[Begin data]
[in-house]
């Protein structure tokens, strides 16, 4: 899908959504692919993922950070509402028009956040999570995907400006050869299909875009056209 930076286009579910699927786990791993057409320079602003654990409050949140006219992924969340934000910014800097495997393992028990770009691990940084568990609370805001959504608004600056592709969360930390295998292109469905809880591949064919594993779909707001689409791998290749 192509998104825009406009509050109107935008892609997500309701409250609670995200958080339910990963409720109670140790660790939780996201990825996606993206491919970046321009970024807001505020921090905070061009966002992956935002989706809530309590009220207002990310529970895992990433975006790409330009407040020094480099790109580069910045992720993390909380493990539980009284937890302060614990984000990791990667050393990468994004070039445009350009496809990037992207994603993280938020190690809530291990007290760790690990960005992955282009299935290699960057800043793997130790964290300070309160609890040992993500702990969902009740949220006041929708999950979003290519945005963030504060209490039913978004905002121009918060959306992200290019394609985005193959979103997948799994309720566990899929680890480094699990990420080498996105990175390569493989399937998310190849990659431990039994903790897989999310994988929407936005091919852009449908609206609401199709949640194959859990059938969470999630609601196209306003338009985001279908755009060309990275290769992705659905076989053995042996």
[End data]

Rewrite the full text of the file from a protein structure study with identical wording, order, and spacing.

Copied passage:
[in-house]
């Protein structure tokens, strides 16, 4: 899908959504692919993922950070509402028009956040999570995907400006050869299909875009056209 930076286009579910699927786990791993057409320079602003654990409050949140006219992924969340934000910014800097495997393992028990770009691990940084568990609370805001959504608004600056592709969360930390295998292109469905809880591949064919594993779909707001689409791998290749 192509998104825009406009509050109107935008892609997500309701409250609670995200958080339910990963409720109670140790660790939780996201990825996606993206491919970046321009970024807001505020921090905070061009966002992956935002989706809530309590009220207002990310529970895992990433975006790409330009407040020094480099790109580069910045992720993390909380493990539980009284937890302060614990984000990791990667050393990468994004070039445009350009496809990037992207994603993280938020190690809530291990007290760790690990960005992955282009299935290699960057800043793997130790964290300070309160609890040992993500702990969902009740949220006041929708999950979003290519945005963030504060209490039913978004905002121009918060959306992200290019394609985005193959979103997948799994309720566990899929680890480094699990990420080498996105990175390569493989399937998310190849990659431990039994903790897989999310994988929407936005091919852009449908609206609401199709949640194959859990059938969470999630609601196209306003338009985001279908755009060309990275290769992705659905076989053995042996």